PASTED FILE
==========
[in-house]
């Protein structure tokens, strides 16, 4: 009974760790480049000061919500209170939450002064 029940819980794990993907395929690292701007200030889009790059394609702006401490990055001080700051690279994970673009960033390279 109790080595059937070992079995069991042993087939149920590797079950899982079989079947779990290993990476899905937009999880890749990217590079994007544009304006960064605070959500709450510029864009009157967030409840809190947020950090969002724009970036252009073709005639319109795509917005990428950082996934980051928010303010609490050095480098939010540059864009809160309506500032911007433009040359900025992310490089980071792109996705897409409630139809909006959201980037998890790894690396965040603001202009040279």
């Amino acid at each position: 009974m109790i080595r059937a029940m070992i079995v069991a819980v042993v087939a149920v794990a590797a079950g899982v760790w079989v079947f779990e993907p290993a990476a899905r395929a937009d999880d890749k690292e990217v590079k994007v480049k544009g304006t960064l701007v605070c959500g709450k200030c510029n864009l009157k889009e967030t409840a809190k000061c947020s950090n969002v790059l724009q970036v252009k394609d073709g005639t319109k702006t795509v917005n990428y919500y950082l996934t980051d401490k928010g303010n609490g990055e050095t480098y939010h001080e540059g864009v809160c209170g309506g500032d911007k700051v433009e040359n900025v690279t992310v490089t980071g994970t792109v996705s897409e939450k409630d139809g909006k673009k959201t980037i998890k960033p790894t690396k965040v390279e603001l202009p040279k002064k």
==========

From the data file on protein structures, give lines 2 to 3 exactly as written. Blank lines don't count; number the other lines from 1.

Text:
């Protein structure tokens, strides 16, 4: 009974760790480049000061919500209170939450002064 029940819980794990993907395929690292701007200030889009790059394609702006401490990055001080700051690279994970673009960033390279 109790080595059937070992079995069991042993087939149920590797079950899982079989079947779990290993990476899905937009999880890749990217590079994007544009304006960064605070959500709450510029864009009157967030409840809190947020950090969002724009970036252009073709005639319109795509917005990428950082996934980051928010303010609490050095480098939010540059864009809160309506500032911007433009040359900025992310490089980071792109996705897409409630139809909006959201980037998890790894690396965040603001202009040279």
């Amino acid at each position: 009974m109790i080595r059937a029940m070992i079995v069991a819980v042993v087939a149920v794990a590797a079950g899982v760790w079989v079947f779990e993907p290993a990476a899905r395929a937009d999880d890749k690292e990217v590079k994007v480049k544009g304006t960064l701007v605070c959500g709450k200030c510029n864009l009157k889009e967030t409840a809190k000061c947020s950090n969002v790059l724009q970036v252009k394609d073709g005639t319109k702006t795509v917005n990428y919500y950082l996934t980051d401490k928010g303010n609490g990055e050095t480098y939010h001080e540059g864009v809160c209170g309506g500032d911007k700051v433009e040359n900025v690279t992310v490089t980071g994970t792109v996705s897409e939450k409630d139809g909006k673009k959201t980037i998890k960033p790894t690396k965040v390279e603001l202009p040279k002064k």